When we’re let in to the theatre we move swiftly to stake our claim at the front, and although we’ve been told off enough in the past to know not to rest our cups of wine on the stage, I twice catch myself about to do just that. I’m more likely to want to do what I want than what I’m supposed to; more Kate than Bianca.

When Bianca’s suitors are introduced to her, and to us, Lauren whispers, “They’re so old!” We can’t imagine being married off by our fathers. Neither can Kate: obstinate and unmanageable, she rebels by repelling. As Kate is married against her will to Petruchio, and literally tied into her wedding dress, we mourn for her, sadly sipping our wine.

But what actually happens to Kate and Petruchio is this: their relationship is forged from equality and companionship. Bianca and Lucentio, on the other hand, both wanting different things, get them, only to find they share no common ground once inside their marriage. Petruchio has sought out what he knows will make a worthy wife– Kate’s high spirit and boldness– and she returns an unmatched sexual love and fierce loyalty.

Marriage is more egalitarian than ever, but women still must compromise with the world in order to live on their own terms. Niki Nakayama, the subject of episode four of Chef’s Table, will work only in closed kitchens after a man once walked in to the restaurant where she was working, and seeing that she was a woman, left immediately.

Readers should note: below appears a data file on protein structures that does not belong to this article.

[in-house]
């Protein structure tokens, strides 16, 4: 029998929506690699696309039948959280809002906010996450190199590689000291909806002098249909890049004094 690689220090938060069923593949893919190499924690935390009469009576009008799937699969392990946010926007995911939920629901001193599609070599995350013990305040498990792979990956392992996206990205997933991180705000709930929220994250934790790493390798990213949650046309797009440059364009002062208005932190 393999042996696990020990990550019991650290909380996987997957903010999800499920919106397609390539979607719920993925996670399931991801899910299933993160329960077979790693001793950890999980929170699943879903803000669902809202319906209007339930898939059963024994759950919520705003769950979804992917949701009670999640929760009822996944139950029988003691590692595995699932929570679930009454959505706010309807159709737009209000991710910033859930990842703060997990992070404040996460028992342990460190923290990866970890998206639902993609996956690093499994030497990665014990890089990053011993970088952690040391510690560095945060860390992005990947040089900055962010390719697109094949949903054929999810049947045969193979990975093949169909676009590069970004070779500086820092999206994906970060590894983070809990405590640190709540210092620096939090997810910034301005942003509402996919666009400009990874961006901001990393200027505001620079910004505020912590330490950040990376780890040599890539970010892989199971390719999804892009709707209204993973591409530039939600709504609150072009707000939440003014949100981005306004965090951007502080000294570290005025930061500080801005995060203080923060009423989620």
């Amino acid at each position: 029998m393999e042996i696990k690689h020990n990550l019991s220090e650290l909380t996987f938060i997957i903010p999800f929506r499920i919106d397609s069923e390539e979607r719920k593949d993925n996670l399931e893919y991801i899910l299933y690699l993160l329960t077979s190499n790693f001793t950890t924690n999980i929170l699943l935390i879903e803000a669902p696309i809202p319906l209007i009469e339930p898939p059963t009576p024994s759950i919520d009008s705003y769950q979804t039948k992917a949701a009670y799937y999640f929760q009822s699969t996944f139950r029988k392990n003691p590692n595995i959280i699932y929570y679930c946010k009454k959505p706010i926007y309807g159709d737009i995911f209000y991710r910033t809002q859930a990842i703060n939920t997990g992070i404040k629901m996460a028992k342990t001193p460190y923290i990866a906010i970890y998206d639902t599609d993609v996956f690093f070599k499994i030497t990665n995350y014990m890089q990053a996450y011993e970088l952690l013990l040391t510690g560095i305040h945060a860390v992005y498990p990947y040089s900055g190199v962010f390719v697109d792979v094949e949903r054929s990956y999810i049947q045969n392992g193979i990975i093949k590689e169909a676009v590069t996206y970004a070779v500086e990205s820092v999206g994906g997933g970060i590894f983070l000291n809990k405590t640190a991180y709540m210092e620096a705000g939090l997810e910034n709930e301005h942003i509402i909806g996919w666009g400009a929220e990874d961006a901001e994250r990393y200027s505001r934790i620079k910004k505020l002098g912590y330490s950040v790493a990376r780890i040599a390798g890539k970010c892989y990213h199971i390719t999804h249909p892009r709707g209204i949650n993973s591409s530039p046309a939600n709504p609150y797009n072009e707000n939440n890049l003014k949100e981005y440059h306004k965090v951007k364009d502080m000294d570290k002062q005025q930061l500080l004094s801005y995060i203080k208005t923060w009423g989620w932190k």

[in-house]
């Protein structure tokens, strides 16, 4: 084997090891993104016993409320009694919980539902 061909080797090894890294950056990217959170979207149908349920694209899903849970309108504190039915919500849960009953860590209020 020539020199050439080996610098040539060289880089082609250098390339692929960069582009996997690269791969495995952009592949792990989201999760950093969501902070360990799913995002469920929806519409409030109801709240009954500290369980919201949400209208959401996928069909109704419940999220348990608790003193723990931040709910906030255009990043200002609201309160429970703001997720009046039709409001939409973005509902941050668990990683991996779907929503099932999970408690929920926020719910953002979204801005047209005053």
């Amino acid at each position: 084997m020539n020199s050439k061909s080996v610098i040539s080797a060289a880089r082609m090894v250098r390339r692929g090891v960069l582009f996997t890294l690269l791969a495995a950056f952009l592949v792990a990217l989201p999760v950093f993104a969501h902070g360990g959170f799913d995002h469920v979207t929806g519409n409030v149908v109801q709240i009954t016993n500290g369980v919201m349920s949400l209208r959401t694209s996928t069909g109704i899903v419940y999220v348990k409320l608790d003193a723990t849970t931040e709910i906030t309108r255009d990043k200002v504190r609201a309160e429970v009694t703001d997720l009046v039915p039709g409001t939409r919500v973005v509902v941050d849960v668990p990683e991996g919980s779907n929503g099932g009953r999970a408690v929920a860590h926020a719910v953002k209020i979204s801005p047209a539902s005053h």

When the play has ended, we head down to the stoney beach beside the Thames where we finish the wine, proving none of us would do well with the deprivation Petruchio uses to tame Kate. But we too are high spirited. “To the pub!” someone shouts.

Flaw Less

We’re on the Jubilee line heading towards Wembley when two teenage girls step onto the train, both in bright red lipstick, leggings and Ivy Park tshirts. “Wow,” says Ayesha, “they’re really fans.” But even though they’re the only two sporting pieces from Beyoncé’s new activewear line, it’s clear to see who else is on their way to see the Queen herself (“Bad Bitch B”, a jumbo screen mid-stage would later flash up during the show, to the beat of a YouTube fan’s jubilant staccato); there are a few women in gold headdresses and LBDs, and a gaggle standing by the door in heels, their hair gently curled, each with a can of Archers and lemonade in hand.

Ayesha takes a quick glance at our feet. “I’m glad none of us wear heels,” she’s saying, and Hannah and I shrug. “I don’t even own heels,” Hannah replies nonchalantly, and while I do they have noticeably shrunk since my illicit clubbing days in the sixth form.

We don’t rely on articles of clothing to feel womanly, and then, it’s just not practical in London, all cobbled streets and gaps to mind. Our lives are non-stop fast-paced busy and if we can’t move we’re stifled. (Beyoncé will open the show with Formation: “I dream it, I work hard, I grind ‘til I own it.”) There’s too much to do and too few hours in the day already to opt-in to such an obvious handicap.

Once we’re outside the stadium we wonder whether Blue Ivy is backstage. “Why not?” I’m saying, “I’m sure there’s an army of nannies back there with her.” Having female role models gets more complicated as you get older. Men have always had an array of choices; it has never been assumed that fatherhood is an obstacle to professional success, or that men can’t be more than one thing at any given time. (Later, home videos of Beyoncé and Jay-Z’s wedding, of their vacations, of their moments with Blue Ivy will be stretched three storeys high and punctuate the concert.) Sure there’s marketing and manufacturing, but still Beyoncé is all-encompassing.

Beyoncé isn’t like us, but she isn’t like anything else we’ve ever seen before, either.